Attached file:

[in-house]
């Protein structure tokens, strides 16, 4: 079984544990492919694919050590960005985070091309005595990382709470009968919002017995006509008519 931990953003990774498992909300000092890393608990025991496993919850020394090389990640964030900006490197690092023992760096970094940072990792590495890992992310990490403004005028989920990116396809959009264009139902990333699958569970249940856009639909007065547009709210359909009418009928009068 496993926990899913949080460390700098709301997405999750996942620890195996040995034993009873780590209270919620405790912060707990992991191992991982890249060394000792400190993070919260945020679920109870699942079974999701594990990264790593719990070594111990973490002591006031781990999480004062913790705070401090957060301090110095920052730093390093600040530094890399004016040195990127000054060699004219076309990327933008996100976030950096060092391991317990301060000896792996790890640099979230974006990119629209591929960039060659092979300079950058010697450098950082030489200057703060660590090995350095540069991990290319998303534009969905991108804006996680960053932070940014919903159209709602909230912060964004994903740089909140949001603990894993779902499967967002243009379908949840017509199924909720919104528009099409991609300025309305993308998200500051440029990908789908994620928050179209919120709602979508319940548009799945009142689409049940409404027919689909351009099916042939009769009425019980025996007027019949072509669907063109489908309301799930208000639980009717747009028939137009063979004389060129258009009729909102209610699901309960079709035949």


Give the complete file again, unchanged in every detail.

[in-house]
């Protein structure tokens, strides 16, 4: 079984544990492919694919050590960005985070091309005595990382709470009968919002017995006509008519 931990953003990774498992909300000092890393608990025991496993919850020394090389990640964030900006490197690092023992760096970094940072990792590495890992992310990490403004005028989920990116396809959009264009139902990333699958569970249940856009639909007065547009709210359909009418009928009068 496993926990899913949080460390700098709301997405999750996942620890195996040995034993009873780590209270919620405790912060707990992991191992991982890249060394000792400190993070919260945020679920109870699942079974999701594990990264790593719990070594111990973490002591006031781990999480004062913790705070401090957060301090110095920052730093390093600040530094890399004016040195990127000054060699004219076309990327933008996100976030950096060092391991317990301060000896792996790890640099979230974006990119629209591929960039060659092979300079950058010697450098950082030489200057703060660590090995350095540069991990290319998303534009969905991108804006996680960053932070940014919903159209709602909230912060964004994903740089909140949001603990894993779902499967967002243009379908949840017509199924909720919104528009099409991609300025309305993308998200500051440029990908789908994620928050179209919120709602979508319940548009799945009142689409049940409404027919689909351009099916042939009769009425019980025996007027019949072509669907063109489908309301799930208000639980009717747009028939137009063979004389060129258009009729909102209610699901309960079709035949």